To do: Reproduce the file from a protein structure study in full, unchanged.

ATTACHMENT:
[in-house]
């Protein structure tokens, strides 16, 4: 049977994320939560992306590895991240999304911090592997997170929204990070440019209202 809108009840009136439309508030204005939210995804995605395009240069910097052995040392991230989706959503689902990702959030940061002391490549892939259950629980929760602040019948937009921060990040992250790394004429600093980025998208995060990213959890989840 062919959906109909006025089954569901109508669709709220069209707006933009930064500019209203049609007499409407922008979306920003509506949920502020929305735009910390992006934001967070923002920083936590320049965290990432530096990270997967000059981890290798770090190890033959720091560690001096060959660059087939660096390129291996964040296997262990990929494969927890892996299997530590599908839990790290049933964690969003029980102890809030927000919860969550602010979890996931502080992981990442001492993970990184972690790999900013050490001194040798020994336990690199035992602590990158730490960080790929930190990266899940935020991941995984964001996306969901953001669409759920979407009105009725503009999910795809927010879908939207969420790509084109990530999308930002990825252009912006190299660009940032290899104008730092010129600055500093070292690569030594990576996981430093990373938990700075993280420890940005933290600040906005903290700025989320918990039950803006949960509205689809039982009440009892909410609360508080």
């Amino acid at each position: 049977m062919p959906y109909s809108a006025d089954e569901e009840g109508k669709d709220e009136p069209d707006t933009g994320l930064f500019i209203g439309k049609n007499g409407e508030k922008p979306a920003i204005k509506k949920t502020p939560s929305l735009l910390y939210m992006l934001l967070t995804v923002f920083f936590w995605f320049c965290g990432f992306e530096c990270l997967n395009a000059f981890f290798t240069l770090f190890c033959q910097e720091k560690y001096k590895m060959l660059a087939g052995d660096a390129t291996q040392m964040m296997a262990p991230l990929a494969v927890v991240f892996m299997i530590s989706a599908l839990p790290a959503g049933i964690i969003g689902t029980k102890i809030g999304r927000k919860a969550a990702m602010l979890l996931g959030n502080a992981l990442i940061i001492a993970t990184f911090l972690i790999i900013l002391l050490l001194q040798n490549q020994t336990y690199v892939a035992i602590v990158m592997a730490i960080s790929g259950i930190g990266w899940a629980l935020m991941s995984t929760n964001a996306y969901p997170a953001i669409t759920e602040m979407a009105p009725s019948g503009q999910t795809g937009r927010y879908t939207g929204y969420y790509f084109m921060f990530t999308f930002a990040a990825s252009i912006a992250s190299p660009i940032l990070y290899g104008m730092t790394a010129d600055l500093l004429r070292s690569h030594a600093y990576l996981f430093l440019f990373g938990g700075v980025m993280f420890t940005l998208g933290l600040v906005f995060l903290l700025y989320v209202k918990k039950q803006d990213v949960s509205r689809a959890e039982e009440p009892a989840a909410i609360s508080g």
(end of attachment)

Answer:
[in-house]
């Protein structure tokens, strides 16, 4: 049977994320939560992306590895991240999304911090592997997170929204990070440019209202 809108009840009136439309508030204005939210995804995605395009240069910097052995040392991230989706959503689902990702959030940061002391490549892939259950629980929760602040019948937009921060990040992250790394004429600093980025998208995060990213959890989840 062919959906109909006025089954569901109508669709709220069209707006933009930064500019209203049609007499409407922008979306920003509506949920502020929305735009910390992006934001967070923002920083936590320049965290990432530096990270997967000059981890290798770090190890033959720091560690001096060959660059087939660096390129291996964040296997262990990929494969927890892996299997530590599908839990790290049933964690969003029980102890809030927000919860969550602010979890996931502080992981990442001492993970990184972690790999900013050490001194040798020994336990690199035992602590990158730490960080790929930190990266899940935020991941995984964001996306969901953001669409759920979407009105009725503009999910795809927010879908939207969420790509084109990530999308930002990825252009912006190299660009940032290899104008730092010129600055500093070292690569030594990576996981430093990373938990700075993280420890940005933290600040906005903290700025989320918990039950803006949960509205689809039982009440009892909410609360508080």
């Amino acid at each position: 049977m062919p959906y109909s809108a006025d089954e569901e009840g109508k669709d709220e009136p069209d707006t933009g994320l930064f500019i209203g439309k049609n007499g409407e508030k922008p979306a920003i204005k509506k949920t502020p939560s929305l735009l910390y939210m992006l934001l967070t995804v923002f920083f936590w995605f320049c965290g990432f992306e530096c990270l997967n395009a000059f981890f290798t240069l770090f190890c033959q910097e720091k560690y001096k590895m060959l660059a087939g052995d660096a390129t291996q040392m964040m296997a262990p991230l990929a494969v927890v991240f892996m299997i530590s989706a599908l839990p790290a959503g049933i964690i969003g689902t029980k102890i809030g999304r927000k919860a969550a990702m602010l979890l996931g959030n502080a992981l990442i940061i001492a993970t990184f911090l972690i790999i900013l002391l050490l001194q040798n490549q020994t336990y690199v892939a035992i602590v990158m592997a730490i960080s790929g259950i930190g990266w899940a629980l935020m991941s995984t929760n964001a996306y969901p997170a953001i669409t759920e602040m979407a009105p009725s019948g503009q999910t795809g937009r927010y879908t939207g929204y969420y790509f084109m921060f990530t999308f930002a990040a990825s252009i912006a992250s190299p660009i940032l990070y290899g104008m730092t790394a010129d600055l500093l004429r070292s690569h030594a600093y990576l996981f430093l440019f990373g938990g700075v980025m993280f420890t940005l998208g933290l600040v906005f995060l903290l700025y989320v209202k918990k039950q803006d990213v949960s509205r689809a959890e039982e009440p009892a989840a909410i609360s508080g």